It also talks about the academic challenges of college and how, because careers and academics are considered more important than love, many women are choosing the formers over the latter, and instead, choosing to “hook-up.” I get a sense, and perhaps I am being defensive here, that the author is advocating love and marriage over academic and career achievements. This, for me, opens a whole other dialogue about that Betty Friedan brought up in the “Feminine Mystique,” which, ironically, was mentioned in the book.

The book also attributes the casual sex culture with the Vagina Monologues and my favorite play, “Because He Liked to look at it.” Its message was, essentially, raising awareness about female sexuality has somehow been responsible for the sexual behavior of women that ended up hurting them. I am not a big fan of using the play as political activism, but I don’t like the idea of bashing it.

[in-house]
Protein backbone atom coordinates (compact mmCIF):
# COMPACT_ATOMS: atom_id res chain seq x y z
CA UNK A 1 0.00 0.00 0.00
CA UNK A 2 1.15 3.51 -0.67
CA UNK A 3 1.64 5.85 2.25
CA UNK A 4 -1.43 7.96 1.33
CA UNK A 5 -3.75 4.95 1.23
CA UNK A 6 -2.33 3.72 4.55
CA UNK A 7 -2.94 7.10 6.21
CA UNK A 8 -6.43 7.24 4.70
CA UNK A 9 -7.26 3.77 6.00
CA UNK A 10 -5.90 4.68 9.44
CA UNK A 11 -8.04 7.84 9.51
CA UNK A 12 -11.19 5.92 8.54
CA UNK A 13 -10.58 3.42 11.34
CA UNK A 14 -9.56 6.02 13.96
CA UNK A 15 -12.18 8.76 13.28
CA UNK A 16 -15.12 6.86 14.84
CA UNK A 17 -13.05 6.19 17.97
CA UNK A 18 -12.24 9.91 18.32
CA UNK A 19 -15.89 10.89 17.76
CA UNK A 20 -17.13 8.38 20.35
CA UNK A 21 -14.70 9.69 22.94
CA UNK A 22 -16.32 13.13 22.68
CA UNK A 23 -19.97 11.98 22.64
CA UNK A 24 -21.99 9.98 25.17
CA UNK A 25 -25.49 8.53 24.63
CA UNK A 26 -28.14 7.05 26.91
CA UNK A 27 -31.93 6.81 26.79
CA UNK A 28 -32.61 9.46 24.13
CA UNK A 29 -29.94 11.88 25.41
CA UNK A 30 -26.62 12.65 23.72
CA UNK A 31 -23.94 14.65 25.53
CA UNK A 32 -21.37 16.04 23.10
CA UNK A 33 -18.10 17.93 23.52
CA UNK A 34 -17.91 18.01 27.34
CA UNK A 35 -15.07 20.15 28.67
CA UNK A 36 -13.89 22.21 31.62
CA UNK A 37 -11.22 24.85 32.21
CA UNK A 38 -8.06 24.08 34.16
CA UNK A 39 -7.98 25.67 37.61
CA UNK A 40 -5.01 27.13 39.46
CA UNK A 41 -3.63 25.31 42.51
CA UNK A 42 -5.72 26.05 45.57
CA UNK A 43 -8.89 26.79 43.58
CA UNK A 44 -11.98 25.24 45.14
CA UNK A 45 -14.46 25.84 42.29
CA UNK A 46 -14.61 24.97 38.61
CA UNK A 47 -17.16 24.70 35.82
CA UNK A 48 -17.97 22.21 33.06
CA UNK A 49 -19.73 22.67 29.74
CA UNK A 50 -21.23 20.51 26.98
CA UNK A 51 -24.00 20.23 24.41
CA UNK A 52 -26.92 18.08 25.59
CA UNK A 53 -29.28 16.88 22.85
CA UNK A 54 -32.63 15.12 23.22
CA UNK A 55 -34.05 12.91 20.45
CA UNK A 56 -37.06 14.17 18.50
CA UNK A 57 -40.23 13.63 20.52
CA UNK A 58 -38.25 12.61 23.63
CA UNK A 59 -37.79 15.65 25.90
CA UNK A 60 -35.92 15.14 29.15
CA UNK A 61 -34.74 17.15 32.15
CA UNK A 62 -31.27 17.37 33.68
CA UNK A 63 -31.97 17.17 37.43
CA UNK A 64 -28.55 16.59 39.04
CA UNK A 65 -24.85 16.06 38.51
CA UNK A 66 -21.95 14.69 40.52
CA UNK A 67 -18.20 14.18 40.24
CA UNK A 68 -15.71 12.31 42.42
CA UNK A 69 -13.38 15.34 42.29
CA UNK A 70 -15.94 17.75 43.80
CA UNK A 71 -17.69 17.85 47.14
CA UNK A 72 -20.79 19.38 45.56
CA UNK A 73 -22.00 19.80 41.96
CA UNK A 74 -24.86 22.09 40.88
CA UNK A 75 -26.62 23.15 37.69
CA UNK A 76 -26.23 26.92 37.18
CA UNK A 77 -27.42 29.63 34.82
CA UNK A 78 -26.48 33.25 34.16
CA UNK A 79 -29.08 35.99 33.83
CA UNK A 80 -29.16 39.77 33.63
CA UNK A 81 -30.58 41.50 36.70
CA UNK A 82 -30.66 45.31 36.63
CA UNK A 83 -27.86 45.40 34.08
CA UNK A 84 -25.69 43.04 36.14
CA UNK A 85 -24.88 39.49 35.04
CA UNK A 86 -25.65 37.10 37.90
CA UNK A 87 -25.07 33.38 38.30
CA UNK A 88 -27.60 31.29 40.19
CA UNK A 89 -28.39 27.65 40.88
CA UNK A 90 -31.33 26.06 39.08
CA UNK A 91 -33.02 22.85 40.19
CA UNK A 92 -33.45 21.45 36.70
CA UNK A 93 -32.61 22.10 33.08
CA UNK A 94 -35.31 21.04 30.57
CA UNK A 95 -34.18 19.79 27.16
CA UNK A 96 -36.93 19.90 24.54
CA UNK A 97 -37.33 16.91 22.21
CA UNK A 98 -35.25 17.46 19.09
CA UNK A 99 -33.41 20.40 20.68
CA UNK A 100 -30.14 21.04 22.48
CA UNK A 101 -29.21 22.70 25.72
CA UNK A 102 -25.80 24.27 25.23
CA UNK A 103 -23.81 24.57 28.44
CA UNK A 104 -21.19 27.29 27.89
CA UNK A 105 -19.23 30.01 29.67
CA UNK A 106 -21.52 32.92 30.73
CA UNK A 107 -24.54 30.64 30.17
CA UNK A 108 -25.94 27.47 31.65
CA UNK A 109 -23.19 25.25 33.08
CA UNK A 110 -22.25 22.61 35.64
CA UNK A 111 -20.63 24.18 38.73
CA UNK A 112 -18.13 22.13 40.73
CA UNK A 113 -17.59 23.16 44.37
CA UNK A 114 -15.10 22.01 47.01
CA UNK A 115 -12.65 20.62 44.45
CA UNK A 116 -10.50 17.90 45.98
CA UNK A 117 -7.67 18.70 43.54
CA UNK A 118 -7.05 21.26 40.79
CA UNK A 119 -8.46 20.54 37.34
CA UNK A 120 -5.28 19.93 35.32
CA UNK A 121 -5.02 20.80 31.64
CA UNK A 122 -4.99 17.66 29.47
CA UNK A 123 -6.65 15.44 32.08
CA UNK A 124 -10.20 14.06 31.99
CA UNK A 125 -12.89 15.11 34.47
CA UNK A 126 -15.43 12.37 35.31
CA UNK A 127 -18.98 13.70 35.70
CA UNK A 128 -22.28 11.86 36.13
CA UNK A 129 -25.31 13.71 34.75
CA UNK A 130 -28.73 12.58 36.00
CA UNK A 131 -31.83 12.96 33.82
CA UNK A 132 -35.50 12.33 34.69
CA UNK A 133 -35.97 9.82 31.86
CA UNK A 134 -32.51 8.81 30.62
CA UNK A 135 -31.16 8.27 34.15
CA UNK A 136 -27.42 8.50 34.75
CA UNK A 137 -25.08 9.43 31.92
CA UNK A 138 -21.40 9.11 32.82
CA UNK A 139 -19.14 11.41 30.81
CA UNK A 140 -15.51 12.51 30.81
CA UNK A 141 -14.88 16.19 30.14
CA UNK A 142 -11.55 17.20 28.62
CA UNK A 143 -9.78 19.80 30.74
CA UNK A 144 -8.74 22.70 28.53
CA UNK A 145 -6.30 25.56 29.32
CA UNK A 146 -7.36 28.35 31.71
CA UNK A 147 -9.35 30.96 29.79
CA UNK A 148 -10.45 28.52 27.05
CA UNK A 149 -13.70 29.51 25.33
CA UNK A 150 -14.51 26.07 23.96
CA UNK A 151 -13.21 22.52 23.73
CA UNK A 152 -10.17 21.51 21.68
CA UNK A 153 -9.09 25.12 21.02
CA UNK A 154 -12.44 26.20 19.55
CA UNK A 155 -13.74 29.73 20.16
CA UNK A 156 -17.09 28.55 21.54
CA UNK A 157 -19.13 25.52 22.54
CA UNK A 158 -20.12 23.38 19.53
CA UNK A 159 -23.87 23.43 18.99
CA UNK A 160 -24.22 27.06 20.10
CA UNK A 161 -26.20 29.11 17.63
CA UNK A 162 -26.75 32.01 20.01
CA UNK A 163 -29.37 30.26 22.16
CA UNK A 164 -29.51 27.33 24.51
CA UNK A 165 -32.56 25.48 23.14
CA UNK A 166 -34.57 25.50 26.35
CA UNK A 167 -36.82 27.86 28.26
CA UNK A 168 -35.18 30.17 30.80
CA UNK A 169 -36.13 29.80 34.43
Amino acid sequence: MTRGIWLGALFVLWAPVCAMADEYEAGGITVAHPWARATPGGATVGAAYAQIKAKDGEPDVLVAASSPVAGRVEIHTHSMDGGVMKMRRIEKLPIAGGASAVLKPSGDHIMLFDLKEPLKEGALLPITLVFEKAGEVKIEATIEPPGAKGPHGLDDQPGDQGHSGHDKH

My biggest issue with the book is, like many other studies of sexuality, it only addresses relationships in a heterosexual sense. There are many of my friends who go through the same “hook-up” culture as homosexuals, both males and females.

I don’t know …the majority of the book reads like a bad episode of Real Life or Queer as Folk (straight style), but it also brings up very interesting feminist perspectives, weaving together the various movements and waves. If nothing else, it’s making me think. In all, it’s a good book. There are some quite touching parts to the book, while other parts just makes me want to throw the book out the window. It’s sort of like a roommate – sometimes you love it, sometimes you hate it.

Bottom line I drew from this book: everything in moderation in terms of both casual sex and falling in love. I don’t think the author said this, but it’s what I drew from it. There’s Marc’s creative nature at work for you.

I don’t know what to make of this book …but, if you feel like discussing it, the copy I currently have is yours. Drop by the house any time and pick it up.


7 Comments so far